Mumbai: Wiser after their bad experience funding telecom company bids for second-generation (2G) licences in 2008, Indian banks plan to act with extreme caution while giving money for the forthcoming spectrum auction.
They will insist on stricter technical evaluations of projects. Some banks are even considering employing external agencies to assess the viability of projects, and loans will be given only to those firms where promoters have a clean track record, most bankers said.
“I don’t think we would like to lend to the telecom sector,” said the chairman of a state-run bank in south India. “We do not have appetite for it. Besides, banks would also like to wait for Reserve Bank of India’s (RBI’s) guidelines on spectrum pricing.”
Early this week, RBI deputy governor Anand Sinha said the central bank had laid down a few preconditions for the financing of telecom firms for 2G spectrum, to safeguard banks against potential defaults. The conditions are valuation-related, he said.
RBI deputy governor Anand Sinha said earlier the central bank had laid down a few preconditions for the financing of telecom firms for 2G spectrum, to safeguard banks against potential defaults. Photo: Hemant Mishra/Mint
Last week, the Union cabinet set the reserve price for the auction of 2G telecom spectrum at Rs 14,000 crore for a slot of 5 megahertz across the country, more than seven times at which the cancelled spectrum was awarded in 2008.
Indian banks plan to act with extreme caution while lending money to telecom firms for the forthcoming spectrum auction
Telcos have raised concerns against the pricing, but the government, faced with the challenges of a slowing economy, a rain-deficient monsoon and the widening fiscal deficit, wants to mop up as much money as it can.
“We are clear. Only those companies which are absolutely creditworthy will be given loans,” said Pratip Chaudhuri, chairman of India’s largest lender, State Bank of India (SBI).
“Viability of the project is the key,” said a senior official with a Mumbai-based state-run bank. “There will be a proper evaluation linked to the tariff, to decide whether a company can succeed in the market.”
Smaller firms, already reeling under financial stress, may find it tough to convince their lenders, bankers said. Though the new rules allow banks to sell the spectrum to recover dues, this may not give too much comfort to the lenders.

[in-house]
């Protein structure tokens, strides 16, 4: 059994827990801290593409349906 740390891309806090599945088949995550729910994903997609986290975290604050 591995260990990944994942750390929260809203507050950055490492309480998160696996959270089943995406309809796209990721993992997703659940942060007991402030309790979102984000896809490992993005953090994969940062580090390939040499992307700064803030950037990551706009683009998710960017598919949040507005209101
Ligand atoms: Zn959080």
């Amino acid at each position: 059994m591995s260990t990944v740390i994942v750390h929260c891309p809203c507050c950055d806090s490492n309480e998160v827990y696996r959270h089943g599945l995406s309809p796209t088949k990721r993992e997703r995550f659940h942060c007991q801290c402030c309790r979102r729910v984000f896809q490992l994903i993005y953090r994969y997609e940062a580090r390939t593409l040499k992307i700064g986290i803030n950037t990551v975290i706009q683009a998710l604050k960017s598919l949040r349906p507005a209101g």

Typically, banks lend to telecom companies at an interest rate of 13-15% with the maturity depending on the project. Funds are released in a phased manner, in accordance with the progress of a service roll-out.
State-owned banks had given at least Rs 14,000 crore to five companies that were allocated 2G licences in 2008 in the form of short-term, working capital loans and bank guarantees. Few of the firms have since then paid back the money.
The Supreme Court on 2 February cancelled 122 telecom licences and 2G spectrum allocated in 2008, as the allotment process was flawed. It ordered the government to auction the spectrum by 2 June. The deadline was later extended to 31 August, with the affected companies given time till 7 September to wind up their operations. The government on Thursday moved a writ petition in the Supreme Court seeking an extension to the 31 August deadline to conclude the auction of 2G spectrum.
“Telecom companies cannot arrange to raise more debt unless they pledge spectrum. Banks also will want more collateral, and the call is on banks on what collateral they want and how they work on the modalities,” said Kajal Gandhi, analyst at ICICIdirect.com, the retail broking arm of ICICI Securities Ltd.
As of 18 May, Indian banks’ outstanding exposure to the telecom sector was Rs 97,650 crore. In the past one year, virtually no fresh loans have been given.
As of 31 March, SBI had a Rs 24,296 crore exposure to telecom companies, Canara Bank had Rs 7,297 crore and Bank of Baroda’s exposure was Rs 5,824.38 crore, according to annual reports.
“The whole problem of telecom companies can be resolved if tariffs can be raised. Without that, what is the viability plan, particularly of small players who come into the space without any proper commitment and sell stakes subsequently?” said a senior executive at a mid-size government-owned bank, which has exposure to some of the telecom companies. “I don’t think these players have any chance of getting funding this time.”
S. Raman, chairman of Canara Bank, said his bank will exercise caution on lending to telcos. “There is no question of not touching any company, but we will exercise more caution this time. There are issues surrounding the low tariff plan and whether the heavy investment can be recovered, etc.,” he said.
R.K. Bakshi, executive director of Bank of Baroda, said the new aspirants still need to gain critical mass and the stiff competition is making break-even delayed and difficult.
“We will have to consider individual balance sheets, strength of promoters and business plan, and viability. The good aspect is that there is more clarity about pledging of spectrum as security,” Bakshi said.
Abbas Merchant, vice-president (research) at Jaypee Capital Services Ltd, said there is no clarity on banks being at liberty to sell spectrum in case of default.